County seeing high corn yields

Staff Writer
Columbus CEO

By JIM MAURER - The region's corn and soybean harvest is nearly complete, and fall-planted winter wheat has emerged. Fall keeps farmers busy in northwestern Ohio.

Many farmers are "excited about the corn yield," said Ed Lentz, Hancock County's Ohio State University Extension educator for agriculture and natural resources. But "not so much" about soybeans.

There have been many reports of corn yields exceeding 200 bushels an acre, Lentz said. He cautiously estimated the average Hancock County yield at about 170 bushels per acre.

For corn, the spring planting conditions were "ideal," Lentz said, with dry conditions and sufficient moisture. There was not too much moisture, he said, allowing the corn plants' root systems to develop well.

During corn's pollination period, temperatures were not too high, he said.

The developed root systems allowed the corn plants to survive the August heat, Lentz said, and there were no significant disease or insect problems.

But, two weather events did cause some problems for this year's crop, he said.

In mid-June, high winds left some corn stalks leaning, mainly in northwestern Hancock County. Most stalks were able to recover, he said, although some stalks broke near the ear.

Then in early July, repeated rains came. Even without flooding conditions, standing water was a problem in some fields because roots need oxygen to thrive, he said.

Lentz said it has been hard to determine a county yield average, or a range of yields, because officials are not hearing from farmers with lower corn yields.

His estimate of about 170 bushels per acre would not quite match the record of more than 170 bushels an acre recorded in 2011.

Neil Clark, who farms in the northern part of Hancock County, finished his harvest the last week of October.

He said the corn harvest was "real good" with some fields exceeding 200 bushels an acre. He said the quality was "excellent."

Clark did have some spots that were "drowned out" by summer rains, and some "goose neck" stalks, those bent over by the high winds.

Farmers were not as happy about the soybean yields this year, Lentz said, because of the July rains and little August moisture, when beans need water to develop.

The repeated rains in July saturated the ground, he said, and soybeans do not like standing water, as nitrogen could not develop in the plant. It was especially a problem in fields with poor drainage, he said.

Clark said his soybean plants were short, but filled with pods. He said his yields ranged from the high 50s to the low 60s in bushels per acre. He had to spray for aphids.

The aphids in soybeans were not severe, Lentz said. Asian beetles in the soybean fields ate the aphids, which left a large Asian beetle population now seeking a place to winter. They will likely try to enter homes, he said. The best defense is to vacuum and dispose of them.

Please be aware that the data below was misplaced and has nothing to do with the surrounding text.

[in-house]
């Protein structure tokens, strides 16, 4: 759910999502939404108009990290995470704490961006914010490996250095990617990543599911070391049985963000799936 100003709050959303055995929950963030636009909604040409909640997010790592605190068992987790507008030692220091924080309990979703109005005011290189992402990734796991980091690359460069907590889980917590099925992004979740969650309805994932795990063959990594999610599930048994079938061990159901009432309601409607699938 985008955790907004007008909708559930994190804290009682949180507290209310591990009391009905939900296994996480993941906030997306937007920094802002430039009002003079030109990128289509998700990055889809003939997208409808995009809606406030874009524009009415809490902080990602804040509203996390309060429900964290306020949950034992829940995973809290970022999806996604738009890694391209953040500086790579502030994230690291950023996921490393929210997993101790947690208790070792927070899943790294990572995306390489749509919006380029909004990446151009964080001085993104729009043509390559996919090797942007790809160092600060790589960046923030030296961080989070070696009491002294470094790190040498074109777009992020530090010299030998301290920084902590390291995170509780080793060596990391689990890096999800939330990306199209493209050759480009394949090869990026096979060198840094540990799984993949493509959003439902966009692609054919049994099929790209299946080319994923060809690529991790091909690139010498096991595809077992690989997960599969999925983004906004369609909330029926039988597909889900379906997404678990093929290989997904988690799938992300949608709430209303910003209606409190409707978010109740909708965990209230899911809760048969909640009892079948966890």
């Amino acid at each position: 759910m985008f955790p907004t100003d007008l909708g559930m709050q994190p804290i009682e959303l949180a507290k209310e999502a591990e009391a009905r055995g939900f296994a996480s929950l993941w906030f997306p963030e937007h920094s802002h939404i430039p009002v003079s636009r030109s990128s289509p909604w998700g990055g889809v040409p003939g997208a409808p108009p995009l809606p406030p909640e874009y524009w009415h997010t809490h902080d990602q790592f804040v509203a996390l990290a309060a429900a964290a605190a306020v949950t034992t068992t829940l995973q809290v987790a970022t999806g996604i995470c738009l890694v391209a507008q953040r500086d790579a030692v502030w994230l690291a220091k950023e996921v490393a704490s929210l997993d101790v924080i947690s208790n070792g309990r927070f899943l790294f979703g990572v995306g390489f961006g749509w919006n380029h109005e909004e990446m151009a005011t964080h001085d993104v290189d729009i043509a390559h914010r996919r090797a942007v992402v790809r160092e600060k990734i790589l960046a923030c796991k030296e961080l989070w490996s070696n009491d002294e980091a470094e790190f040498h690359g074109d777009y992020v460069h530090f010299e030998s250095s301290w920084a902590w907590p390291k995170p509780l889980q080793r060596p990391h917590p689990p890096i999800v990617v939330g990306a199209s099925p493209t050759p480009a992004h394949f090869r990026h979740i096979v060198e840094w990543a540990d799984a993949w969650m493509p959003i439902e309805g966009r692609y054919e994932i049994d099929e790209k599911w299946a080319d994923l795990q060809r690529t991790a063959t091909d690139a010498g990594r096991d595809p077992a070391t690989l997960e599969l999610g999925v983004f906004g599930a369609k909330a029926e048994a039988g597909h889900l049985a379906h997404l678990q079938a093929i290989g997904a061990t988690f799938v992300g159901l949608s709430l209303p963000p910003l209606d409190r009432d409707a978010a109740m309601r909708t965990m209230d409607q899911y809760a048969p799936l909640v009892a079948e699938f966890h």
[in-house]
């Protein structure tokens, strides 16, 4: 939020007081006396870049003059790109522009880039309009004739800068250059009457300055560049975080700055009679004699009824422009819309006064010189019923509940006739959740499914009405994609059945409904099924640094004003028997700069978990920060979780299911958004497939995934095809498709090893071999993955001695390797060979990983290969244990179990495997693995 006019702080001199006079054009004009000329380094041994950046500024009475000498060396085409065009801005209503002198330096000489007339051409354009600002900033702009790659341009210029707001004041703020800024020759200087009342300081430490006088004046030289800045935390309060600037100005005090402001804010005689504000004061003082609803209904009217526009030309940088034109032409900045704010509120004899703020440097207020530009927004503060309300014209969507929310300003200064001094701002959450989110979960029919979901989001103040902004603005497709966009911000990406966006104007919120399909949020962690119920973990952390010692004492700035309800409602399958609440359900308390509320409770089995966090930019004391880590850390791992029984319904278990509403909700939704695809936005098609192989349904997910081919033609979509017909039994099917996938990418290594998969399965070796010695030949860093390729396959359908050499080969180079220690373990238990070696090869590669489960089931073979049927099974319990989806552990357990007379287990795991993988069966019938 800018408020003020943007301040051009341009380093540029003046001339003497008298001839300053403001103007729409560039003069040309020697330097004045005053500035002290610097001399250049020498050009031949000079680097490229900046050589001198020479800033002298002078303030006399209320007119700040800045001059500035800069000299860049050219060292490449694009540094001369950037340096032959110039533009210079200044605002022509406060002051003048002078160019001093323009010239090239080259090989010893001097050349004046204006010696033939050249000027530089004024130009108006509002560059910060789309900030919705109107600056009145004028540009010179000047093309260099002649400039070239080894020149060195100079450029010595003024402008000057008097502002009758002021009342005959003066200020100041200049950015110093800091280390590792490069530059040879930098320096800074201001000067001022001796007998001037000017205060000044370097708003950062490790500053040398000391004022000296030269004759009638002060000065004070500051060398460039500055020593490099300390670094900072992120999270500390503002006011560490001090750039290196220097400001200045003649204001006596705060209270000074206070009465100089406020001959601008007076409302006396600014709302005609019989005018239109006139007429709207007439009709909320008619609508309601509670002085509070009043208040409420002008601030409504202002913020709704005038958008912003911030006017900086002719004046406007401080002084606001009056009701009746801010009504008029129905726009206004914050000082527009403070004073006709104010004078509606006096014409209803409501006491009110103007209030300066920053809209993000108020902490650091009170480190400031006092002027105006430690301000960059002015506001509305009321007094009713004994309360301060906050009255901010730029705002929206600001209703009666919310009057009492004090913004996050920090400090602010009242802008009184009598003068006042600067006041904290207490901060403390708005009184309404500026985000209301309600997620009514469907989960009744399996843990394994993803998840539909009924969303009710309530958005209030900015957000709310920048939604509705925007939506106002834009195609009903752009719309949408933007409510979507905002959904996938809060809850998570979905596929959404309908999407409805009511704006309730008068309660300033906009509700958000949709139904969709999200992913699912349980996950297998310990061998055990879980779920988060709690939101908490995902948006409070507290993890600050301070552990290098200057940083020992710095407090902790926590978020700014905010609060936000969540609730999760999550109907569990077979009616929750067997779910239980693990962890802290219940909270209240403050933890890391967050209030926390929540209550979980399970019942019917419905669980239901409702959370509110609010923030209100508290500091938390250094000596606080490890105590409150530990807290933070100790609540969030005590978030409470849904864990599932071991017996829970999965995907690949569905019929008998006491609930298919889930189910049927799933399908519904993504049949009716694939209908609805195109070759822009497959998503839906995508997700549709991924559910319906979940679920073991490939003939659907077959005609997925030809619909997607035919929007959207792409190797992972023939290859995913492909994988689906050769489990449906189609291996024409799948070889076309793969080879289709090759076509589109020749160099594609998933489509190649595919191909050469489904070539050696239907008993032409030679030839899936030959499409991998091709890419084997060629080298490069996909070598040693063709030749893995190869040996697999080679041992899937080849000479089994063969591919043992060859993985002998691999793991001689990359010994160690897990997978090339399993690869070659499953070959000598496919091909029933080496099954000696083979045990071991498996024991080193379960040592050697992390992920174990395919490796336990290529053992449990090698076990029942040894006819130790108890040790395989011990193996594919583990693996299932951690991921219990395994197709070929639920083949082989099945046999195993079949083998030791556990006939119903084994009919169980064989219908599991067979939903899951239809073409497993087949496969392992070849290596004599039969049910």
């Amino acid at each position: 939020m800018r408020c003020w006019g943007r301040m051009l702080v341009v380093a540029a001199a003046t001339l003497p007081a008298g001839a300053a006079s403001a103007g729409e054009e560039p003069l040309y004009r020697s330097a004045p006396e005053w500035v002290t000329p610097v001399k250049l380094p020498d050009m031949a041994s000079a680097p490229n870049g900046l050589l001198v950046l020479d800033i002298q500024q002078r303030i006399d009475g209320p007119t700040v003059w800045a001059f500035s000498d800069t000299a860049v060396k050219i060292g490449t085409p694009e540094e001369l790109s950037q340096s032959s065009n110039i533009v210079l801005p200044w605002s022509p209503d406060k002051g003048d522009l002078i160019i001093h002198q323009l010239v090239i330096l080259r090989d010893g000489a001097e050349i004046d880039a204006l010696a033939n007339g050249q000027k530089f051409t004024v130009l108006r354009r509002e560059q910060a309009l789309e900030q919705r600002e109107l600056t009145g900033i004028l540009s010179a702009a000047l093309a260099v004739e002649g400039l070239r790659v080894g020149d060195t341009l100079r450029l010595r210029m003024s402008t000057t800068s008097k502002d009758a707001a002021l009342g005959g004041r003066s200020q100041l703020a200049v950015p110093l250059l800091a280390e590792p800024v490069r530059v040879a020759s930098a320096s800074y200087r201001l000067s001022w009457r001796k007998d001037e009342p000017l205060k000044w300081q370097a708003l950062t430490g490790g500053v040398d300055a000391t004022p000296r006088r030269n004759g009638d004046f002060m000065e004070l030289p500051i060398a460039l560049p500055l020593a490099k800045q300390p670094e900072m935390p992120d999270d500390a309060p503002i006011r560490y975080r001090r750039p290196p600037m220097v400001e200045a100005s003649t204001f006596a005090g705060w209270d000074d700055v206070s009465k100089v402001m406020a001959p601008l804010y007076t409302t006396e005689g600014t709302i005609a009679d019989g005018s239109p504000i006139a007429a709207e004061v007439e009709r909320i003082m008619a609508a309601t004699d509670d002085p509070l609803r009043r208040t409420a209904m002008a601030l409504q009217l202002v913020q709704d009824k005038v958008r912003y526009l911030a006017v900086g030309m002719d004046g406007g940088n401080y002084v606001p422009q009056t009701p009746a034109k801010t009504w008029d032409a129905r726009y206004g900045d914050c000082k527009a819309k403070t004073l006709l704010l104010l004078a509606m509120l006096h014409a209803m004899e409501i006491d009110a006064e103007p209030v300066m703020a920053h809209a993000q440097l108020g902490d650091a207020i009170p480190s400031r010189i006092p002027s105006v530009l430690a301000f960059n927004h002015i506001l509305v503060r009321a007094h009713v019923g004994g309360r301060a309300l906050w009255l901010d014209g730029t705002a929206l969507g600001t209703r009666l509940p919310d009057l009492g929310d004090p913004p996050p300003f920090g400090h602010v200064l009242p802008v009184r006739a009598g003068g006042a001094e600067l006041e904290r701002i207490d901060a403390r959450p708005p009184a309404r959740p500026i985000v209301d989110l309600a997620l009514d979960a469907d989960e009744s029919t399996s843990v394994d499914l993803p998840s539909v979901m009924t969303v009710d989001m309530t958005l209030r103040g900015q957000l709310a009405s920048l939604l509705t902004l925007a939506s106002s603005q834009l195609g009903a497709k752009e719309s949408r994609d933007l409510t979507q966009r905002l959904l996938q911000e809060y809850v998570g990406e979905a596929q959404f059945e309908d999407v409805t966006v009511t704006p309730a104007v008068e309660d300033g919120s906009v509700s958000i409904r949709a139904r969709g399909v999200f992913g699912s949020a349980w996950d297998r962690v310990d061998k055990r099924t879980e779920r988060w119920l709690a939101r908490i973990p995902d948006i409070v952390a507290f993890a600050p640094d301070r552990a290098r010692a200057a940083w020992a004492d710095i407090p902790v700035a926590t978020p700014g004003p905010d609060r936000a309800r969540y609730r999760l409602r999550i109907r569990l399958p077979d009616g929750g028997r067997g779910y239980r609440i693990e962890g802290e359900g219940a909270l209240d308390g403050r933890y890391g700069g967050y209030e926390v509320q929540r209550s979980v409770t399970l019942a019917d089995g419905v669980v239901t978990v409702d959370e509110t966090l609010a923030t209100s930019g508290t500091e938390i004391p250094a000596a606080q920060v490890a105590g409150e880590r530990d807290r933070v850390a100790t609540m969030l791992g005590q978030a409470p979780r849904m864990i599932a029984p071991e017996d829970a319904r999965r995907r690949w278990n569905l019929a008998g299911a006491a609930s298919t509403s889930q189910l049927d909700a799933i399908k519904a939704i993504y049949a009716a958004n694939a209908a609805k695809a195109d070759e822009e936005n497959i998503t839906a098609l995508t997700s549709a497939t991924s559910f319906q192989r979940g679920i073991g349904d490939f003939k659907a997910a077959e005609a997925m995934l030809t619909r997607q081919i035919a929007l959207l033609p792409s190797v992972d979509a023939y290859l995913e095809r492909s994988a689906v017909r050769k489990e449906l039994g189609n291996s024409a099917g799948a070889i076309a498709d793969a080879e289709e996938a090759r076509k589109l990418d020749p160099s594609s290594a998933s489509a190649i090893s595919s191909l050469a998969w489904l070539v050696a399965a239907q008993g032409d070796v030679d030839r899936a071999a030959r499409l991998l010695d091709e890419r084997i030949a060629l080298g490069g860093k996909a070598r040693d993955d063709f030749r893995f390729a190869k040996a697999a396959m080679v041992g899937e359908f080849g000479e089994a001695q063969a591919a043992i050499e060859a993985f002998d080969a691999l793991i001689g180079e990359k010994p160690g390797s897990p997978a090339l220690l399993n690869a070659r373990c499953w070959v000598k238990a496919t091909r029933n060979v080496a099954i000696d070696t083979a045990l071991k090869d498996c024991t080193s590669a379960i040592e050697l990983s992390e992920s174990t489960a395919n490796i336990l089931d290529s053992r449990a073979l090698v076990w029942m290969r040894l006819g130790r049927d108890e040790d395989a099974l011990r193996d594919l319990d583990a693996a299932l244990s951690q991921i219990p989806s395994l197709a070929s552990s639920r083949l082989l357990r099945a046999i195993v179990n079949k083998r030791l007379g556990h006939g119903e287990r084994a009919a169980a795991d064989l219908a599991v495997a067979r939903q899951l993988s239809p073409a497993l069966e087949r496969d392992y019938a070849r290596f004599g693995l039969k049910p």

Harvest-time prices for both corn and soybeans have declined this year. The corn price, for delivery this month, is $3.84 per bushel, while the price for soybeans, for December delivery, was $12.71 per bushel over the weekend at Blanchard Valley Farmers Cooperative's east Findlay elevator.

Good to excellent quality crops were received by Heritage Cooperative in Arlington, and Blanchard Valley Farmers Cooperative's east Findlay main office.

At Heritage, a spokesperson said the average test weight of corn was 57.4 pounds per bushel and the average moisture content was 18.6 percent.

The yield range was 150 to 200 bushels per acre.

At Blanchard Valley Farmers, Mitch Welty, grain manager, said the average test weight of corn was 58.5 pounds per bushel and the average moisture content was 19.5 percent.

The yield range was 165 to 230 bushels per acre, and Welty said corn deliveries at the cooperative will set a record this year.

The price received by farmers is reduced when the corn test weight is below 54 pounds per bushel, or the moisture content exceeds 15 percent.

At Heritage, the average test weight of soybeans was 57.4 pounds per bushel and the average moisture content was 12.9 percent. The yield range was 40 to 50 bushels per acre.

At Blanchard Valley Farmers, the average test weight of soybeans was 56.5 pounds per bushel and the average moisture content was 13 to 13.5 percent. The average soybean yield was in the mid-40s, Welty said.

The price received by farmers is reduced when the soybean test weight is below 54 pounds per bushel or the moisture content exceeds 13 percent.